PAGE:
My taste in beer leans heavily towards the generously hopped and bracingly bitter India Pale Ales that dominate better beer lists across the country. But as the barometer rises, I forgo these strong brews in the name of refreshment. Here are three thirst quenchers to seek out this long weekend:
When it hit the retail market this spring, Stiegl’s Grapefruit Radler ($2.60/500-mL can) quickly became the most talked about libation of 2013. A 50/50 split of Stiegl Goldbrau Lager and natural grapefruit soda, this dandy shandy from Austria is like Wink for adults. It’s light, crisp and refreshing with tart citrus flavours and just a whisper of malt on the finish. And at only 2.5% alcohol, you can knock back a few drinks after work and enjoy a stumble-free journey home.
Next up is a seasonal brew, the Robson Street Hefeweizen ($2.90/473-mL can) from Granville Island Brewing in British Columbia. These suds are modeled after German wheat beer, which favours wheat over barley as the main grain in brewing. I’m usually not a fan of this lighter style of ale, but the Hefeweizen has an irresistible cream soda-like texture and it really perks up with a wedge of lemon. It pairs well with summery salads.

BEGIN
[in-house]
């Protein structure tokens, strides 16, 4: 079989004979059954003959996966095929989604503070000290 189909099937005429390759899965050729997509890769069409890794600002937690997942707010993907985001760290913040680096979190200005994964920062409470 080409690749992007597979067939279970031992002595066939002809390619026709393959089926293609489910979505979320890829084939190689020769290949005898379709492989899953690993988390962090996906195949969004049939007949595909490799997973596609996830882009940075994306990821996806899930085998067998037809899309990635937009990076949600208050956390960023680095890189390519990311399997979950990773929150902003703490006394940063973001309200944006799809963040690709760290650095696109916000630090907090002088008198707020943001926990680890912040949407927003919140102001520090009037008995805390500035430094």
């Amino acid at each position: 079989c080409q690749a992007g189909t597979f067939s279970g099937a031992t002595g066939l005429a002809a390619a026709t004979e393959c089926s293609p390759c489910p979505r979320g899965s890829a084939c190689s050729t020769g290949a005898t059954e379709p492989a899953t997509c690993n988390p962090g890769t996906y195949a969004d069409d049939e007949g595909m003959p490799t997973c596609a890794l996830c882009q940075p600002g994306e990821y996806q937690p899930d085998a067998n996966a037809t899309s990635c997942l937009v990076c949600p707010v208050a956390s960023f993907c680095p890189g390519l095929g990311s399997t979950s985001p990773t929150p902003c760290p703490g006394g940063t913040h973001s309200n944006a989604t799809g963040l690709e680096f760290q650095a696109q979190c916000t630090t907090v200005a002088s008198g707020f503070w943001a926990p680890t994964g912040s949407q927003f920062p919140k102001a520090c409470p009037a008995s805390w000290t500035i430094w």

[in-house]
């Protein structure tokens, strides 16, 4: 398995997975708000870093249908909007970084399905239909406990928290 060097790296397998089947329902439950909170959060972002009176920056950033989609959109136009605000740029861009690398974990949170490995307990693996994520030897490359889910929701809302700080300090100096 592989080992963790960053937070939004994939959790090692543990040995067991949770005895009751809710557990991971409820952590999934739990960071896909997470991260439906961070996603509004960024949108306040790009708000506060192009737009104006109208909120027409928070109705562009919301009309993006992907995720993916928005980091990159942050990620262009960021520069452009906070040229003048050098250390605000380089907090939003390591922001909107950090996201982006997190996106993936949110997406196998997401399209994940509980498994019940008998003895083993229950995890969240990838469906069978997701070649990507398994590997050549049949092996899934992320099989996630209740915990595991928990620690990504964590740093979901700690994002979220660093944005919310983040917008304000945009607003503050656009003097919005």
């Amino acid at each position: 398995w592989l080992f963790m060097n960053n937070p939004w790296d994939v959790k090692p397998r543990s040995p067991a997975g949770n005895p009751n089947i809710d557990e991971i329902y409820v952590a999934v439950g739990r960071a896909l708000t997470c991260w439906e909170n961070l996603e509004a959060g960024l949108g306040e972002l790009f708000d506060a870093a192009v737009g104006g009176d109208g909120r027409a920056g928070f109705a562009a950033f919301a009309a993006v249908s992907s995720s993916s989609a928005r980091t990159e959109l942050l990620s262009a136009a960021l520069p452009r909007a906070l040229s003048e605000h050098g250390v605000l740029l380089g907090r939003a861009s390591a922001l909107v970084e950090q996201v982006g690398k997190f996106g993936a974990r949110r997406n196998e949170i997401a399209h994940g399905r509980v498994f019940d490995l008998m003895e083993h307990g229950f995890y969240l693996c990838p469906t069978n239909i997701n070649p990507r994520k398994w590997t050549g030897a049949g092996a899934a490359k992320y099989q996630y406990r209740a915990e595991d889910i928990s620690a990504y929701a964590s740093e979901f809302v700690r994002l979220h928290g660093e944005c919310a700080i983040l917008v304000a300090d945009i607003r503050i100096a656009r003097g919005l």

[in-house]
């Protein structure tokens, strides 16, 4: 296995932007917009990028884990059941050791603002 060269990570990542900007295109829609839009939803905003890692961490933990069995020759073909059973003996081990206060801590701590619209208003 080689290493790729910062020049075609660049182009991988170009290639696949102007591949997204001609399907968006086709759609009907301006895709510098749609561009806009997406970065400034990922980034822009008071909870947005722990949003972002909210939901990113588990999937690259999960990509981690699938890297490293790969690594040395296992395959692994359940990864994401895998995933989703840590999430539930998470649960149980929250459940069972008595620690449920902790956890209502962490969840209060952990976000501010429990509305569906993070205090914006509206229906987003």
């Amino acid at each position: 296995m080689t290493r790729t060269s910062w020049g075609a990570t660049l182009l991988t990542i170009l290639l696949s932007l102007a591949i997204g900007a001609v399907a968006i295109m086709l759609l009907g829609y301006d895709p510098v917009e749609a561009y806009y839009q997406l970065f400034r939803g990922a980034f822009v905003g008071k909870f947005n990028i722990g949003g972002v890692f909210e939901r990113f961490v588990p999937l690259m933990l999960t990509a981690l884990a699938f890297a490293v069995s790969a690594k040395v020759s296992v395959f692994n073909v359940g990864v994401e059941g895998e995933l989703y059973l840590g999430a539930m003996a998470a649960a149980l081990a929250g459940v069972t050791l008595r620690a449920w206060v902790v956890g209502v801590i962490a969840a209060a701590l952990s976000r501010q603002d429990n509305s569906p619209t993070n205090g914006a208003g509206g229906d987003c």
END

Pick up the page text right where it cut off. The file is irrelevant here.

Saving the best for last… while enjoying a few alfresco pints with beer expert David Ort, my friend and fellow food writer, he steered me towards ordering a glass of Rodenbach Classic, a Flemish sour red ale that’s new to the Ontario market. Available only on tap at a handful of pubs including Biermarkt in Toronto, this style of beer gets its sour edge from the introduction of lactic acid-producing bacteria during the fermentation process.
In a nutshell, Rodenbach Classic is the Pinot Noir of beer. It’s loaded with sour cherry flavours, balanced with lively acidity and pairs well with a wide range of foods including grilled salmon. And like Pinot, it’s pricey (around $9/250-mL glass) and very habit-forming.
For more tips, check out my Perfect Pairings column in the food section of every H&H issue.
1-3. Eric Vellend